“This does not mean that Palestinians have any illusions about the devastating role played by Israeli courts to validate Israel’s selective democracy. But they are aware that things can, and will, become even worse.”

Baroud’s concerns are shared by Osama Al-Sharif, an Amman-based journalist and political commentator, who believes “the outlook is pretty bleak for Israeli Arabs as the state becomes more ultra-nationalist and ultra religious.”

He mentioned that just a day after the cancellation of the reasonableness clause, the Knesset approved an expansion of the Admissions Committees Law, allowing small communities within Israel to practice discrimination when providing housing.

The law, passed in 2010 as a loophole to a Supreme Court ruling banning discrimination on the basis of race, religion, or nationality when selling land, allowed communities to reject applicants they found “unsuitable to the social and cultural makeup” of the community.

Initially only applied to communities of up to 400 families in certain regions, the expansion approved on Tuesday will henceforth empower admissions committees in many more regions, for communities of up to 700 families, and will allow the law’s application to even larger communities after five years.




Israeli security forces break up a sit-in outside the Knesset in Jerusalem, below, on the eve of the judicial overhaul. (AFP)

“This is a discriminatory law and is aimed at keeping Arab citizens of Israel in ghettos that lack basic services and now suffer from lawlessness,” Al-Sharif told Arab News.

While there has been Arab participation in the Israeli protest movement, with 200 politicians, professionals, intellectuals, and artists signing a petition against the reforms in February, overall Arab participation had been low, according to an April report by the BBC.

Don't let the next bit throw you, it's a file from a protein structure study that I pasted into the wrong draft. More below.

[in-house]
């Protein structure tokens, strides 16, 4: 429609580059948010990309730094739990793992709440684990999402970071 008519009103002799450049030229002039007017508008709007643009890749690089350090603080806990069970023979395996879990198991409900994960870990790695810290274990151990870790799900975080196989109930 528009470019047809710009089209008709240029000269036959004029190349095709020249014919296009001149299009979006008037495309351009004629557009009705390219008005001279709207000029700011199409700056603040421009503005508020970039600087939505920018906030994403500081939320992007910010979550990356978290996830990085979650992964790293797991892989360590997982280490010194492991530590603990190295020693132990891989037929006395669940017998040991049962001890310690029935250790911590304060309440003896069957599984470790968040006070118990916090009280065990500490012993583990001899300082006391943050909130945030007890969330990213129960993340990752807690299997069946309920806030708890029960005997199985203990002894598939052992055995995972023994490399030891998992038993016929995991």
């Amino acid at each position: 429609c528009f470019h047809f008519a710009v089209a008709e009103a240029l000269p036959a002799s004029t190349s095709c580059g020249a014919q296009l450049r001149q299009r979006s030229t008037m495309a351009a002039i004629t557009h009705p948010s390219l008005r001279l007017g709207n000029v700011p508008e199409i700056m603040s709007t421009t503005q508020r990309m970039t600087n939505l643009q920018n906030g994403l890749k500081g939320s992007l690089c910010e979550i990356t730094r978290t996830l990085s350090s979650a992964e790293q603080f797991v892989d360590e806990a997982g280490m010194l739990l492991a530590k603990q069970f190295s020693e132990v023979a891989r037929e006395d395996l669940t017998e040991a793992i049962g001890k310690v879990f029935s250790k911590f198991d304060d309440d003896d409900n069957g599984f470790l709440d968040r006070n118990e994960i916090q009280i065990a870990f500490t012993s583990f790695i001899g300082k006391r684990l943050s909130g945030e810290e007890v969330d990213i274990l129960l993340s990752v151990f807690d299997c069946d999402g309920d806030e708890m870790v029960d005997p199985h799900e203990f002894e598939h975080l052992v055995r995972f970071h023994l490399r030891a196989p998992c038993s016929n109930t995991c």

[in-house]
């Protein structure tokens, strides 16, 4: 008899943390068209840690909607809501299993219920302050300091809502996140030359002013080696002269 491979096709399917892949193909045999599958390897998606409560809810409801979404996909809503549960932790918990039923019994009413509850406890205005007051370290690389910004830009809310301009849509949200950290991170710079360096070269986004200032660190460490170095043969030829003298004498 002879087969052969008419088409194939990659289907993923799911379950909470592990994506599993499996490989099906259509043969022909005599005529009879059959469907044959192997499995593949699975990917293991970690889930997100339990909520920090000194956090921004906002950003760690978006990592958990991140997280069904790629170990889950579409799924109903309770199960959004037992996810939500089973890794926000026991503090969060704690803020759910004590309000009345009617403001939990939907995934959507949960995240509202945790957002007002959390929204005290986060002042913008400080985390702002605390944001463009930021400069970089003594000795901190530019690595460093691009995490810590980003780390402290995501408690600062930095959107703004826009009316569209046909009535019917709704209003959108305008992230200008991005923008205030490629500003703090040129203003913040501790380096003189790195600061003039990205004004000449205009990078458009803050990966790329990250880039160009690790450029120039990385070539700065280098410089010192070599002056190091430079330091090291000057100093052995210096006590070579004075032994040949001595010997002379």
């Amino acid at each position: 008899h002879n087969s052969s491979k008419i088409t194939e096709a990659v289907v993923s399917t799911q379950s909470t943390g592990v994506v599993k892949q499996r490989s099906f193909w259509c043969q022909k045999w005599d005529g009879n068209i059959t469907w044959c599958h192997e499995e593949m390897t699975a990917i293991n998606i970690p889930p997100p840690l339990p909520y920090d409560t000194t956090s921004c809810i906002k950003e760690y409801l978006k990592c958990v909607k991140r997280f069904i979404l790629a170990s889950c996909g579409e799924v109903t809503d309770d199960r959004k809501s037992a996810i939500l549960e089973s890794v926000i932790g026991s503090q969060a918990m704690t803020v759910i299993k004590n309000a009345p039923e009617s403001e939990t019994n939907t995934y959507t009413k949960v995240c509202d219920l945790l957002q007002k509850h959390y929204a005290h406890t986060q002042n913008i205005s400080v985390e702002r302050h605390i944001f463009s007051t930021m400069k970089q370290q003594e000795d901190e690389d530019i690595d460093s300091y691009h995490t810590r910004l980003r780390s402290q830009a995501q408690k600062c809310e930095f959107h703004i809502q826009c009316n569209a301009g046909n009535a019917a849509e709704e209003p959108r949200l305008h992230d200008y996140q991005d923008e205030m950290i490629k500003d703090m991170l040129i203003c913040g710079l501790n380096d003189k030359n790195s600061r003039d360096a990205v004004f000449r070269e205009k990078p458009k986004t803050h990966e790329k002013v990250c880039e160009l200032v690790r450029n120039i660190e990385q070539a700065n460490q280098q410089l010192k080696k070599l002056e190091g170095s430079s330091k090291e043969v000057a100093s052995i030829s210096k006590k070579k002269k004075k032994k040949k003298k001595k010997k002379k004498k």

Though many Arab citizens of Israel may see the government’s democratic backsliding as a solely Jewish issue, others warn that it will have severe consequences for minorities.

“If this trend continues, it will just make it worse,” Chatham House’s Mekelberg said. “The government will do whatever it likes. If in certain cases they back Palestinians, this will disappear. In the government we experience now, elements of that would like to annex the entire West Bank, or at least parts of the West Bank.”


Iraqi pro-Iran fighter killed in strike on eastern Syria

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Iraqi pro-Iran fighter killed in strike on eastern Syria

Iraqi pro-Iran fighter killed in strike on eastern Syria
“An Iraqi member in the Islamic Resistance in Iraq was killed, and two others were injured in a preliminary toll, as a result of an unknown airstrike,” the Observatory said
The Britain-based monitor said an explosion was heard coinciding with the strike “in Albukamal countryside...”

BEIRUT: An Iraqi fighter from an Iran-backed group was killed in an overnight airstrike in eastern Syria near the Iraq border overnight, the group and a war monitor said on Saturday.
The strike occurred in Deir Ezzor province, where Iran wields significant influence and which is regularly targeted by Israel and the United States, according to the Syrian Observatory for Human Rights.